A comparison of computational calculations and a survey of high resolution structures confirm the presence of a new interaction that is globally relevant to protein structure. The results, published online this week in Nature Chemical Biology, prove that an unexpected interaction along the protein backbone, called an n→pi* interaction is fundamental to protein structure, stability and folding.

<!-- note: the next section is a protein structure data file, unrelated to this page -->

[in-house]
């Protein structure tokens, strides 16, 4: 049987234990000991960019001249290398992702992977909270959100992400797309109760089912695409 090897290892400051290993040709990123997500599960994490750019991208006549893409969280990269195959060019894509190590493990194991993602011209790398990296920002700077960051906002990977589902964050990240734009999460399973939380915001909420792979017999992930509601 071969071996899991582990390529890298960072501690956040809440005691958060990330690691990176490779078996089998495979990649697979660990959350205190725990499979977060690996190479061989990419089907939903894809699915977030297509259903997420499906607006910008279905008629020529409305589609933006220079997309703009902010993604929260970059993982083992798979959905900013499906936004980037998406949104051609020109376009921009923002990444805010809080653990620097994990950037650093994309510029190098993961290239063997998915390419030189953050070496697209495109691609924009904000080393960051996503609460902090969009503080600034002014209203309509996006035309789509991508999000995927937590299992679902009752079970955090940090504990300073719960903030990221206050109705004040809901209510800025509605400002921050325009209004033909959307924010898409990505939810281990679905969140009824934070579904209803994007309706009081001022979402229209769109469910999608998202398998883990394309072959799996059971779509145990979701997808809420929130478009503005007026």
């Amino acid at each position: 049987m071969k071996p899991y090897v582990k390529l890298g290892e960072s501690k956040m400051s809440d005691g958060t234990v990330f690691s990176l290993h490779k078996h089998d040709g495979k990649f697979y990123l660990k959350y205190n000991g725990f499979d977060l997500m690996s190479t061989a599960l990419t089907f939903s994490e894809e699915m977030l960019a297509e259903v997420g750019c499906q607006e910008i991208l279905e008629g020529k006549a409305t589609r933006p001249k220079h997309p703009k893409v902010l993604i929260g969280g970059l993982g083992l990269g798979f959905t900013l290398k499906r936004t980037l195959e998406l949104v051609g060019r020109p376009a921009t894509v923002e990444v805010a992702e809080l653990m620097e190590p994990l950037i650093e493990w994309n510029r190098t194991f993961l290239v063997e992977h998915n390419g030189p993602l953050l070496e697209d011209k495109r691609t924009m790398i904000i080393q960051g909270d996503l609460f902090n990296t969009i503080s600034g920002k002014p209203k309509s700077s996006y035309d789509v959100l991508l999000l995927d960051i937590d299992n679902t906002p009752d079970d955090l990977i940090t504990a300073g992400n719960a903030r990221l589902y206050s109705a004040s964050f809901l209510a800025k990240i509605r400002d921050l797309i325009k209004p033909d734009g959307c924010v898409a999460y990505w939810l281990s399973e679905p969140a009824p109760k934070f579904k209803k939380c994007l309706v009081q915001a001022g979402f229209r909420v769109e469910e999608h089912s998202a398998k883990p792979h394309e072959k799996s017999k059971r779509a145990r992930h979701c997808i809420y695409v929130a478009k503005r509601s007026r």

Ronald T. Raines, Derek N. Woolfson and colleagues used calculations to find the most likely candidates for significant n→pi* interactions and then analyzed a database of high resolution crystal structures. They found compelling evidence that n→pi* interactions are ever-present in proteins, particularly in basic units of secondary structure, such as alpha-helices and poly-proline helices. The importance of these local, n→pi* interactions in proteins is essential to understanding the mechanisms of protein folding and stabilizing folded protein structures.
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